Firefighters battle cottage roof blaze
SIX fire engines rushed to a blaze in the roof of a thatched cottage in Dunmow on Tuesday afternoon. Sally Boyd was doing housework upstairs in her home on Beaumont Hill at 2.30pm while daughter Emily, 17, was cleaning her bedroom, when they became aware
SIX fire engines rushed to a blaze in the roof of a thatched cottage in Dunmow on Tuesday afternoon.
Sally Boyd was doing housework upstairs in her home on Beaumont Hill at 2.30pm while daughter Emily, 17, was cleaning her bedroom, when they became aware of the fire.
"At first I could smell smoke, but thought it must be a bonfire somewhere outside," said Mrs Boyd. "I leaned out of my bedroom window to look and saw that our thatched roof was alight!
"It was just glowing. I shouted to Emily and got us both straight out."
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Mrs Boyd, who has worked at the Dunmow branch of Specsavers since Christmas, was on her day off and her other daughter, Hettie, 14, was at school when the incident occurred.
"I called emergency services straight away and they were here within minutes," said Mrs Boyd. "I'd hate to think what would have happened if it hadn't been my day off work and I hadn't been there."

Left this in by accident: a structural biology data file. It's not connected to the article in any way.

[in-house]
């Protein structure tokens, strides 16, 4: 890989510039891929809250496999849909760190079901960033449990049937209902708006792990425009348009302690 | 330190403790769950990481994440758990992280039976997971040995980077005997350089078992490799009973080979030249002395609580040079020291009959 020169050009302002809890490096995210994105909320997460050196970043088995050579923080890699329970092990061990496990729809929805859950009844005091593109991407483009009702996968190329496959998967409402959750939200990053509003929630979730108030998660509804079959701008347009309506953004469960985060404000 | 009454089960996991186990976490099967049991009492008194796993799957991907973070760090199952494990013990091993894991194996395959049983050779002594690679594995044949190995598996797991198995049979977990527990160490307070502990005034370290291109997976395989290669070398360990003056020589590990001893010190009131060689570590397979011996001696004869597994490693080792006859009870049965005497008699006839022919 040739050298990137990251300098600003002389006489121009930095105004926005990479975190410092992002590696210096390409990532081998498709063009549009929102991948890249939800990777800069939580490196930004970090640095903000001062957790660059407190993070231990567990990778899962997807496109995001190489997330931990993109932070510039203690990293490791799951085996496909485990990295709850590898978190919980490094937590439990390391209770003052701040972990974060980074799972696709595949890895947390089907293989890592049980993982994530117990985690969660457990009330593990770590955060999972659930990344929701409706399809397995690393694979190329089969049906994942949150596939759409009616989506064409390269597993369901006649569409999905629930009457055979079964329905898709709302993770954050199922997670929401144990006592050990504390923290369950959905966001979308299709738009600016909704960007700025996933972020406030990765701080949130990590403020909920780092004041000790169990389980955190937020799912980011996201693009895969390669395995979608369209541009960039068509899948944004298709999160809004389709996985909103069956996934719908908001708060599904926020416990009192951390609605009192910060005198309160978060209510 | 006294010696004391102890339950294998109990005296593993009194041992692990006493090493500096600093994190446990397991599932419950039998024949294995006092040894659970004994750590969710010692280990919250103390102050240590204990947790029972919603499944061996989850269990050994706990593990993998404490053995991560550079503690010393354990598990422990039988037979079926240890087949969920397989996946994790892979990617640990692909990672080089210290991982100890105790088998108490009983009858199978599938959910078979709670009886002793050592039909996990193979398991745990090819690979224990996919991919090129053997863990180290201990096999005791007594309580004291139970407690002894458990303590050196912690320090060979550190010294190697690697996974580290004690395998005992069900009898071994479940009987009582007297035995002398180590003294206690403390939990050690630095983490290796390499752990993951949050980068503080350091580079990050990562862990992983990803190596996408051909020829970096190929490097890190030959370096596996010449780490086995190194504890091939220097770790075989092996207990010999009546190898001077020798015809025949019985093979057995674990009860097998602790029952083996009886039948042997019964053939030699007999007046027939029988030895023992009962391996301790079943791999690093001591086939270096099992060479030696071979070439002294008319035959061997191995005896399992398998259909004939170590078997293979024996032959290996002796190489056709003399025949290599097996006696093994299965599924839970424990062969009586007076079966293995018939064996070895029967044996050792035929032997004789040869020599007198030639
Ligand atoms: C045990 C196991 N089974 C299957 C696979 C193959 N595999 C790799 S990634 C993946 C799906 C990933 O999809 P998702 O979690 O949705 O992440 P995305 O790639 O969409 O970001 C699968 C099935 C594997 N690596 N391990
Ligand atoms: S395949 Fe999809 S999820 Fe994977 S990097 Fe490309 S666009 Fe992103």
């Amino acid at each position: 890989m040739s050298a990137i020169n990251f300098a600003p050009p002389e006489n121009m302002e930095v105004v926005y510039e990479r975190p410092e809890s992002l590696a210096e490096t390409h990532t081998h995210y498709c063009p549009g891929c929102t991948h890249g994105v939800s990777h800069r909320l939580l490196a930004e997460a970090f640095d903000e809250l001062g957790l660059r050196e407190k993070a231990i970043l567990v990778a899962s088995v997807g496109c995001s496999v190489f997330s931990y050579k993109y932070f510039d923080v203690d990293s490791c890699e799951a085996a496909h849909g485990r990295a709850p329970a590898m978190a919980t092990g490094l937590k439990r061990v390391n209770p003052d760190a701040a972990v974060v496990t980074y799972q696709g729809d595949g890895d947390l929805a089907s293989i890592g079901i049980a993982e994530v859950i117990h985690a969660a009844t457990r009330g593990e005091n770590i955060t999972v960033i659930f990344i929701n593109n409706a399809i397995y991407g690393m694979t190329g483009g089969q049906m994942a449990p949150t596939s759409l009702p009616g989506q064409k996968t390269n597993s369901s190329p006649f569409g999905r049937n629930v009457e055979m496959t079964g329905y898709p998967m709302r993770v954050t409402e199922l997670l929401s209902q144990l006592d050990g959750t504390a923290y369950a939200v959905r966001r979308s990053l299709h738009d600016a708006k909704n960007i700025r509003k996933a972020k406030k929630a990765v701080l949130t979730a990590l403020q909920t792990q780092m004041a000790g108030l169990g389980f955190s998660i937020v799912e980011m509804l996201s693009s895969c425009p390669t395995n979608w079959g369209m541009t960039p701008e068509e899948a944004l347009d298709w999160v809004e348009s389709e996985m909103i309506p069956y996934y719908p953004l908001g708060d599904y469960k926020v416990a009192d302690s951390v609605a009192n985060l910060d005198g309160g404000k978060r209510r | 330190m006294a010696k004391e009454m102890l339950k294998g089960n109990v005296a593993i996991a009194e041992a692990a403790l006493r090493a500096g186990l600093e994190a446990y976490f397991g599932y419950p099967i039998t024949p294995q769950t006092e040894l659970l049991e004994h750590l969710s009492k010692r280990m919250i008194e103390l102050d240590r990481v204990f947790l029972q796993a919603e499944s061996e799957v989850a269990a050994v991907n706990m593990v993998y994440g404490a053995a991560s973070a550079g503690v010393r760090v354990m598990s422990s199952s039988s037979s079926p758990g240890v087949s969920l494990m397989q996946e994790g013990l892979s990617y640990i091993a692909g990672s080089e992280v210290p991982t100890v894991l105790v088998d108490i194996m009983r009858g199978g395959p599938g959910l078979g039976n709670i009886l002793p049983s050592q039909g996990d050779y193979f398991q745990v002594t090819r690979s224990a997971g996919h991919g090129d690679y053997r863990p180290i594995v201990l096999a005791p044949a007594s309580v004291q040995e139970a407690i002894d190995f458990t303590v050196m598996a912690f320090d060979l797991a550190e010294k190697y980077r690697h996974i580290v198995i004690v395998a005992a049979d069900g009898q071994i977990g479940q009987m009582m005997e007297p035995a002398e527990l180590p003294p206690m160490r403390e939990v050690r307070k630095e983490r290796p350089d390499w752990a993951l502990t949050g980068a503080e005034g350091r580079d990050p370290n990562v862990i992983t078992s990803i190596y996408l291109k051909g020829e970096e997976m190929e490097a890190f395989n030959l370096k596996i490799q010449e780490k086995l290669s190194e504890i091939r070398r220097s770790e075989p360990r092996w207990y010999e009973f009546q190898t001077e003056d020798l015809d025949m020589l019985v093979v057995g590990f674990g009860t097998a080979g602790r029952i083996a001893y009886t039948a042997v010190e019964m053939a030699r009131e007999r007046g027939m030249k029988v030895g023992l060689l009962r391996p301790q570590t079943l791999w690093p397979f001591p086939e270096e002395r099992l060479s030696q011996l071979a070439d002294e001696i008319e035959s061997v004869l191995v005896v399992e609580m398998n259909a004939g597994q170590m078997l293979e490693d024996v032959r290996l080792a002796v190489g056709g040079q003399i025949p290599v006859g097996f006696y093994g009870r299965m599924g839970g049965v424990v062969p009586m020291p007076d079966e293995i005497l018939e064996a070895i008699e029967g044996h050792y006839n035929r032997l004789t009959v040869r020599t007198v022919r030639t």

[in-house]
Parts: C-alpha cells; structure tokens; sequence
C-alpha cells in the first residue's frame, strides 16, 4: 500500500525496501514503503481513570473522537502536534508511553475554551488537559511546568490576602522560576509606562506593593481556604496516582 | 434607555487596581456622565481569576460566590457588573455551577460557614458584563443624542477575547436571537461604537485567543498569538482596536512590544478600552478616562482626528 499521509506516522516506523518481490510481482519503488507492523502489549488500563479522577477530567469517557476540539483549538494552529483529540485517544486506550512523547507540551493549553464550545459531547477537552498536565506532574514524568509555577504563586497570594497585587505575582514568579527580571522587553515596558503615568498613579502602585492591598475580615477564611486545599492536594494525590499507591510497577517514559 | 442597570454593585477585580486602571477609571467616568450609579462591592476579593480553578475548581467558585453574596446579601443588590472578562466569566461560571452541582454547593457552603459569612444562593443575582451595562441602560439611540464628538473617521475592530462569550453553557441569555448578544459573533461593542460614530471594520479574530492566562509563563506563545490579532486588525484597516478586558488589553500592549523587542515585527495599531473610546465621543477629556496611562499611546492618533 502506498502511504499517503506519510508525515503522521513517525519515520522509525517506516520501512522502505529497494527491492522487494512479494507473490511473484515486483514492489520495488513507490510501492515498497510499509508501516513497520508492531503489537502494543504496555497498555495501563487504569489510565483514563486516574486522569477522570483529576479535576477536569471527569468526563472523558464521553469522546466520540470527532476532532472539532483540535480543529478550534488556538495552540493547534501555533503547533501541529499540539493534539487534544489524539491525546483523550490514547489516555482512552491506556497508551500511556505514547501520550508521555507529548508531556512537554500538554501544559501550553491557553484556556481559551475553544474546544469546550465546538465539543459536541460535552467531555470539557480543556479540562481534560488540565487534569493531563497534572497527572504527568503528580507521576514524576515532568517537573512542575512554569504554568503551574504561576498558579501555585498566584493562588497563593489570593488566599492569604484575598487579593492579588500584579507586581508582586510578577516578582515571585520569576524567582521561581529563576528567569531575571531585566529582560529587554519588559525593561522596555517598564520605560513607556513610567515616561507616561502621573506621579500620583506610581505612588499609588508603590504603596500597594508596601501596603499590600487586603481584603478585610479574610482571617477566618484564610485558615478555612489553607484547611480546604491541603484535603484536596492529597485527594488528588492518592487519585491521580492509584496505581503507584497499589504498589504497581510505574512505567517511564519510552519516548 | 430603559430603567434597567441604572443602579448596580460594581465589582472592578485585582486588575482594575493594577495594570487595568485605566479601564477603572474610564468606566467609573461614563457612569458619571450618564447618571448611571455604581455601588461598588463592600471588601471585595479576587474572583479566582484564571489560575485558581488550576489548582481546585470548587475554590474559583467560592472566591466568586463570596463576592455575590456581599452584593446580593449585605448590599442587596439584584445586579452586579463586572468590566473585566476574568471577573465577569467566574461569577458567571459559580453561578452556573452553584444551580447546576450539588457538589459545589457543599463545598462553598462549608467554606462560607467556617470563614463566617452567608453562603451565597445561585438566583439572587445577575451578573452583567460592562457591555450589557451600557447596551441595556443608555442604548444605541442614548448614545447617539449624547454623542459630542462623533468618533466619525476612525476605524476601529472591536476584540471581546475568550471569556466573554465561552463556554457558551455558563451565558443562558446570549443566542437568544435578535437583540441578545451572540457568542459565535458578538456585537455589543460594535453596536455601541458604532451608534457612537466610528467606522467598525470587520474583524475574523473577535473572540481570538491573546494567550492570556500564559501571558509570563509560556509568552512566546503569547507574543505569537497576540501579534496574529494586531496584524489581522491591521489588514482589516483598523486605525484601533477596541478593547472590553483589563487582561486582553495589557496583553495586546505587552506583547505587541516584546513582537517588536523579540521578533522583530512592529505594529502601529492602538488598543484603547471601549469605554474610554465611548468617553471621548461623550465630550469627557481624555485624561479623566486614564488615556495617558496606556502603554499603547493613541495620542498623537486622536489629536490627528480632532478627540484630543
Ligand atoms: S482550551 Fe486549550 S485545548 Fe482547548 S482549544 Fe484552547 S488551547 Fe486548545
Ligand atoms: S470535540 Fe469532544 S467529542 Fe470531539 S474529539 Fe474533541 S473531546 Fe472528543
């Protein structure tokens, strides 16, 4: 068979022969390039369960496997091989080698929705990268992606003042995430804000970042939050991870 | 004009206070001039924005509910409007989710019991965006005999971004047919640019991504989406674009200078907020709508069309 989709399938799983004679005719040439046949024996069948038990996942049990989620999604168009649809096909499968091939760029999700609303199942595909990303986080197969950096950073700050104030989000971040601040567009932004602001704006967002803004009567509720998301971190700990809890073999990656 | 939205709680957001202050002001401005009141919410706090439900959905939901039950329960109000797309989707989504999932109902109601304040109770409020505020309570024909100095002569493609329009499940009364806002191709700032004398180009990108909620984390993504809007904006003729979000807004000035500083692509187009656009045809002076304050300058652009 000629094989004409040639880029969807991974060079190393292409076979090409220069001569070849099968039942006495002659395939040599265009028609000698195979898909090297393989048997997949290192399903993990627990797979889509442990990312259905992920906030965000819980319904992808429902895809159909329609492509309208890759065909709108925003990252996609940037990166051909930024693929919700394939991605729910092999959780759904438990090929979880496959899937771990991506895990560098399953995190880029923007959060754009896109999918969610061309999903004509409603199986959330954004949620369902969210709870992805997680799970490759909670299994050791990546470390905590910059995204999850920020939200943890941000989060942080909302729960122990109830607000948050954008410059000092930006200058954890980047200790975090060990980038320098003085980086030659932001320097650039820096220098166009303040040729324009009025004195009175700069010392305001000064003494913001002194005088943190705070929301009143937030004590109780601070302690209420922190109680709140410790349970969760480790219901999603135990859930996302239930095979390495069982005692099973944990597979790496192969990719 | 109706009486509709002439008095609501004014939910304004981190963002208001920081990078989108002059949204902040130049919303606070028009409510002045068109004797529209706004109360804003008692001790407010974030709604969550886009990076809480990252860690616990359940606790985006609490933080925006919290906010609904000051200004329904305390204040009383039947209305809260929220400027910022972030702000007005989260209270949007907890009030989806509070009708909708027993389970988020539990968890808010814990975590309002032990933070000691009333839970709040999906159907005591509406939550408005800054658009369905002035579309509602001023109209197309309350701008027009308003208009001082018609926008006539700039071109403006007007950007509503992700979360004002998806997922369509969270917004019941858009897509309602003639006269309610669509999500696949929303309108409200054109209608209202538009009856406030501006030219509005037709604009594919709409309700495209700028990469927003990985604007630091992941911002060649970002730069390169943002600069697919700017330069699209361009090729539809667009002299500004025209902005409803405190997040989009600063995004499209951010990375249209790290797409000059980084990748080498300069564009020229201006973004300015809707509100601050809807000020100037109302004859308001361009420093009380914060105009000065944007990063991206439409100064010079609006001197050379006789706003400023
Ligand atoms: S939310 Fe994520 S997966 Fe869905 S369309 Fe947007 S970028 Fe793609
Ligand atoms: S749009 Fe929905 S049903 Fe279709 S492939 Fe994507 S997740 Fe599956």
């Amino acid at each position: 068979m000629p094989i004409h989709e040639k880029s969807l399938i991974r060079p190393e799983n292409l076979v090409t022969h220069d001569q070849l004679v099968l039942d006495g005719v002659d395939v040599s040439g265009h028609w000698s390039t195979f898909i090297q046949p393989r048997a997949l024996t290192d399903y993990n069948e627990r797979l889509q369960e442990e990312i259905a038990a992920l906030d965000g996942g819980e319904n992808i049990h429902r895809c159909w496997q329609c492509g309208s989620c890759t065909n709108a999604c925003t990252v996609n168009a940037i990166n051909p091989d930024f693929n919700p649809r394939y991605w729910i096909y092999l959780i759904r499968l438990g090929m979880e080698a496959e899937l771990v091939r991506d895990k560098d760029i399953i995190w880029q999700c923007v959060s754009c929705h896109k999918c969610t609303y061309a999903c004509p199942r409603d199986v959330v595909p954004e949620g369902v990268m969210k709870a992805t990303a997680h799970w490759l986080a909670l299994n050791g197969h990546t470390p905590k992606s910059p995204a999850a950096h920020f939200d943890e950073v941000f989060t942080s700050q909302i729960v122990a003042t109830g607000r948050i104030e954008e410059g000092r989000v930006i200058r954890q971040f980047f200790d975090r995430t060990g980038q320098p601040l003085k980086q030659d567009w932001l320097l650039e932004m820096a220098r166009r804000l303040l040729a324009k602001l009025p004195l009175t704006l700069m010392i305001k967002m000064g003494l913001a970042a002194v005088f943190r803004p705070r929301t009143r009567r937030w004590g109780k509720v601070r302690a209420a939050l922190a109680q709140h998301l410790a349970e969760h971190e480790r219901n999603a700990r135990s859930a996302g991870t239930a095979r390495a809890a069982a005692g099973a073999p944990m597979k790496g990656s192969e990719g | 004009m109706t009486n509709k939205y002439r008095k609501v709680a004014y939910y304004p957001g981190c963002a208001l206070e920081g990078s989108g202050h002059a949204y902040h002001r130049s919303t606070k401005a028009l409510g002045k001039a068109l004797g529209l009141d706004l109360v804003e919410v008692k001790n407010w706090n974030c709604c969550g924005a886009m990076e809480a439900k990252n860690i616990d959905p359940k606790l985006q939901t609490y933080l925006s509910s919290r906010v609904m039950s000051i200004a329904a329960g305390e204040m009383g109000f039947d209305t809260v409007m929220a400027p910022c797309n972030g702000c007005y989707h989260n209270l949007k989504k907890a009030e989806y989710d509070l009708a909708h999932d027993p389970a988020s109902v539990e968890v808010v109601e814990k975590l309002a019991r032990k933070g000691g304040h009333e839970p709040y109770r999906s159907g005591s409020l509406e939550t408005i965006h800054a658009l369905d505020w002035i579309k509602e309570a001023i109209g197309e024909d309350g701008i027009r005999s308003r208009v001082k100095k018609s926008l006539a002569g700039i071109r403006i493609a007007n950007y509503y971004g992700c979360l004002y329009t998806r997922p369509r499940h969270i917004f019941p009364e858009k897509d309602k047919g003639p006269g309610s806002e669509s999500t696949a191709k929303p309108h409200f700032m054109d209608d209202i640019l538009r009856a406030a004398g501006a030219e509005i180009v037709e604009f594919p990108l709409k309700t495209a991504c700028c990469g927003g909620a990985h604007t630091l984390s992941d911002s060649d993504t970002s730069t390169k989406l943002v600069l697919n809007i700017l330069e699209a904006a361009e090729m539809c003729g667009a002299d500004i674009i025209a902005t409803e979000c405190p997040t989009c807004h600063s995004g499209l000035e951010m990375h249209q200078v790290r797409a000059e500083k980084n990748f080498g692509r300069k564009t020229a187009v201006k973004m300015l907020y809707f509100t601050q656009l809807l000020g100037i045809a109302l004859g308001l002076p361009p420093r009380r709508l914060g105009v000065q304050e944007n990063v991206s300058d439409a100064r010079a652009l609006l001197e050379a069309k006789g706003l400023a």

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Fortunately, the fire caused minimal damage to the roof, but the dousing of the flames resulted in water damage to the first floor.
It is not yet known what had caused the fire, which is thought to have started near some fence panels round the back of the property which Mrs Boyd's ex-husband, Gerry Boyd, built 14 years ago.
An investigation into the cause of the fire is under way.
Acting divisional officer Stuart McMillan said: "Crews worked really hard and did a fantastic job in preventing the spread of this fire and finally putting it out.
"When a thatched roof catches light it can cause complete devastation and it is thanks to the professionalism and hard work of the crew that this was not the case with this cottage."
Mrs Boyd, who was also worried about the whereabouts of her four cats, told the Broadcast: "We would like to thank the firefighters for their speed and hard work. They came out as soon as I called. They have also been brilliant getting insurance details out and telling me what was happening throughout the whole time."
Although a smoke alarm was fitted in the property, Dunmow station officer Keith Crow believes the property would have needed at least three alarms.
"Many people now think that one fire alarm is enough to protect their property, but most homes could benefit with at least two or three and they need to be in the correct position," he said.
Dunmow Fire Service is urging people to take up their offer to visit homes and fit fire alarms free of charge.